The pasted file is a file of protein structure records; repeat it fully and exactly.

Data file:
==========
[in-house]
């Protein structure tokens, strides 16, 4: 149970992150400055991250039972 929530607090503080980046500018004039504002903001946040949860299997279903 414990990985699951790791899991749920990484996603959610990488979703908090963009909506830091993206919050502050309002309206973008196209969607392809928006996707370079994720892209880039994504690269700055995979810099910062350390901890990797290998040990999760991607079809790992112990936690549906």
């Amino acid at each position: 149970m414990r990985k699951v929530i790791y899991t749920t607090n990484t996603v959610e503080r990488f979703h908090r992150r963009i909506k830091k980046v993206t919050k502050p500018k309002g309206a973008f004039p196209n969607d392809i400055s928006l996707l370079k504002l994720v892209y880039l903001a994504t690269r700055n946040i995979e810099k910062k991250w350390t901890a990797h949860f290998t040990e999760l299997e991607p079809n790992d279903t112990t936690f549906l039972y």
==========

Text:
[in-house]
């Protein structure tokens, strides 16, 4: 149970992150400055991250039972 929530607090503080980046500018004039504002903001946040949860299997279903 414990990985699951790791899991749920990484996603959610990488979703908090963009909506830091993206919050502050309002309206973008196209969607392809928006996707370079994720892209880039994504690269700055995979810099910062350390901890990797290998040990999760991607079809790992112990936690549906």
């Amino acid at each position: 149970m414990r990985k699951v929530i790791y899991t749920t607090n990484t996603v959610e503080r990488f979703h908090r992150r963009i909506k830091k980046v993206t919050k502050p500018k309002g309206a973008f004039p196209n969607d392809i400055s928006l996707l370079k504002l994720v892209y880039l903001a994504t690269r700055n946040i995979e810099k910062k991250w350390t901890a990797h949860f290998t040990e999760l299997e991607p079809n790992d279903t112990t936690f549906l039972y």